Unused to soft nuzzling, combined with the gentle clawing that moved slowly up the inside of my thigh, I sat too shocked to move. Too stunned to react. I remained perfectly still and waited for what was next to come.
The crisis was suddenly averted when the spotter amongst the clan gave a chirp warning the 50-odd meerkats in the enclosure of impending danger. The young female foraging for tucker under my billowing skirt immediately followed the spotter’s call and scuttled off towards the tunnels along with the others in her clan.
Living underground in burrows, which they dig with their long sharp claws, keeps meerkat mob members safe from predators, especially in their natural environment of the deserts and grasslands of Africa.
Meerkats have bushy, brown-striped fur, a small, pointed face and large eyes surrounded by dark patches. They average about 50 centimetres long, including their tail and are extremely social animals from the mongoose family. Except when they get territorial.
Meerkats only go outside during the daylight. Each morning, as the sun comes up, the mob emerges and begins looking for food. They use their keen sense of smell to locate their favourite foods, which include beetles, caterpillars, spiders and scorpions. They’ll also eat small reptiles, birds, eggs, fruit and plants.
Back at the burrow, several babysitters stay behind to watch over newborn pups. This duty rotates to different members of the mob, and a sitter will often go all day without food. The babysitter’s main job is to protect pups from meerkats in rival mobs who, if given the chance, will kill the babies.
The Meerkat Experience at the Hunter Valley Zoo is certainly an ‘up close and personal’ one as I certainly discovered.
The keeper insisted we sit on the dirt floor of the enclosure at all times during the 20-minute interaction with these inquisitive and social little creatures. Doing so reduces any fear factor for the meerkats as we remain close to their eye level, as well as reducing our ability to make any fast movements, which would frighten these flighty animals.
All our questions were answered by the keeper who was able to identify each of the meerkats and call them by their individual names as she patiently explained their behavioural patterns.
I will admit that a quick escape crossed my mind when a female meerkat climbed onto my head. Why would a Meerkat climb onto your head, you ask? Two reasons: searching through ones hair looking for tucker is the obvious one — because who doesn’t have mealy worms in their long golden locks? Also, because it is a high point for that spotter meerkat to keep lookout for enemies.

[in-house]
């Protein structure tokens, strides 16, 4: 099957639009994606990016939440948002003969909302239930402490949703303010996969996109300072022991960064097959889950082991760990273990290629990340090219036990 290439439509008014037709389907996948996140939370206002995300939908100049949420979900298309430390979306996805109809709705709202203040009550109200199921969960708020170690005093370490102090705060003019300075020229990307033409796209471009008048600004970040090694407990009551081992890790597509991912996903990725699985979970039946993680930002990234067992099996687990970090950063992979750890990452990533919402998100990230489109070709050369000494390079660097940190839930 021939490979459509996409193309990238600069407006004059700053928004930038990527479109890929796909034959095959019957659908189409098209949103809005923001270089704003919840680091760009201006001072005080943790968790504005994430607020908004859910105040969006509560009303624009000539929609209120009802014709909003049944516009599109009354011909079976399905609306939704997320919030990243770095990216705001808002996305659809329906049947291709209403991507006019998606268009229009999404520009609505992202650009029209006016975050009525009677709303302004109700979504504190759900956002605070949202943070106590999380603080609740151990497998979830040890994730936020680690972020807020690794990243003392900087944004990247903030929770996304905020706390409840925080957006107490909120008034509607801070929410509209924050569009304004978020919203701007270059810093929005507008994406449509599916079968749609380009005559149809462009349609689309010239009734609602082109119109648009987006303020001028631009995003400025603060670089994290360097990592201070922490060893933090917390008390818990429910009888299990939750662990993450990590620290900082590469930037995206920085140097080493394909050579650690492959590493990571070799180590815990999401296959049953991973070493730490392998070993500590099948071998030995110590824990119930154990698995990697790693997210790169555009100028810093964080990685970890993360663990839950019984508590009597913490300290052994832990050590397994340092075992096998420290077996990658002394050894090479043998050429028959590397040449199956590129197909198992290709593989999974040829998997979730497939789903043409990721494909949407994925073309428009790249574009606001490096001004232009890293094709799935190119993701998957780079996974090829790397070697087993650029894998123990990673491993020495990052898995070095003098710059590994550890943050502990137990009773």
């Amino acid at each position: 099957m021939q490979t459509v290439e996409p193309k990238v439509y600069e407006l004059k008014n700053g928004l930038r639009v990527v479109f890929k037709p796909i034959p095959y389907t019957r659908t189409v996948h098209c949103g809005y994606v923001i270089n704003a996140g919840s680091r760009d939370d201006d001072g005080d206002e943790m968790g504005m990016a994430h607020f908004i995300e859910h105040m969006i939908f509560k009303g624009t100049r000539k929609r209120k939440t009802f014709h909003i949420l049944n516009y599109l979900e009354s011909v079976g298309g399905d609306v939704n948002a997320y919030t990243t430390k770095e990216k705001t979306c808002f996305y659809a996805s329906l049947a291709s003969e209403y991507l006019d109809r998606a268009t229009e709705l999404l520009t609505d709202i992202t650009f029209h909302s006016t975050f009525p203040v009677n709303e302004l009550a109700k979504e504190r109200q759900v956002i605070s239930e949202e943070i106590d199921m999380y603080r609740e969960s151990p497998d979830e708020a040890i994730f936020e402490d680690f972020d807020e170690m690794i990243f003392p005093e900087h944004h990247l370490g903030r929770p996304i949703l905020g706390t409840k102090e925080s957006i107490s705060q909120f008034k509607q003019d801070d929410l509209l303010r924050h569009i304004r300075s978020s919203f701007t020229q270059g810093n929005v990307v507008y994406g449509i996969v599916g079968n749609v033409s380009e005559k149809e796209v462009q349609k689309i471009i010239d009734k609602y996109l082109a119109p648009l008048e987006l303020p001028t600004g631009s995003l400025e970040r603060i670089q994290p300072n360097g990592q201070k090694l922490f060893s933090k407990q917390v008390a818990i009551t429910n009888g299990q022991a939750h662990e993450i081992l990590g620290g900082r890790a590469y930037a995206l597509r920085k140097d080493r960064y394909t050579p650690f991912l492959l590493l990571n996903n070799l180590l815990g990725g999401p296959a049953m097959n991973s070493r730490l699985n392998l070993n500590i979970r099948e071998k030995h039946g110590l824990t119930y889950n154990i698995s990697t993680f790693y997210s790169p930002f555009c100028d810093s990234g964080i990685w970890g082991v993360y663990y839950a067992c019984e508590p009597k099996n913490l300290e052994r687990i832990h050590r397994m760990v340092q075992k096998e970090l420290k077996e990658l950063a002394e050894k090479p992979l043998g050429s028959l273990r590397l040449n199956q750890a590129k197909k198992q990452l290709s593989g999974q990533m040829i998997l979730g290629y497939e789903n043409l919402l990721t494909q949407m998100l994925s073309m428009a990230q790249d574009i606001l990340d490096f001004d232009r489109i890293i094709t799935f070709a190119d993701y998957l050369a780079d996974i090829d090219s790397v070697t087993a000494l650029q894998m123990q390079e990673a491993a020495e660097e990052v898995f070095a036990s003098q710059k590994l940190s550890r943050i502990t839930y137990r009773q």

I had half a dozen of these funny little animals climbing all over you searching for tucker. This is a highly recommended interaction with the animal kingdom and one we will always remember fondly.
The Hunter Valley Zoo is a privately run zoo located at 138 Lomas Lane, Nulkaba, near Cessnock in the heart of the Hunter Valley, New South Wales. They also offer close encounters with lemurs, tamarins and marmosets.
As well as the usual array of exhibits, the zoo has an extensive breeding program for endangered species.
With expansive picnic grounds and free barbeque facilities it is the perfect venue for family outings, with plenty of seating and flat, easy walking paths for seniors. We took bread rolls for lunch and purchased coffees from the kiosk. Prior to coronavirus restrictions there were regular talks from keepers around the different exhibits to ensure that this is not merely a day spent gawking at the animals, but one where people of all ages can learn so much more about them.
I was just a tad disappointed I couldn’t bring a meerkat home with me. My tip for anyone considering such an experience: wear trousers.
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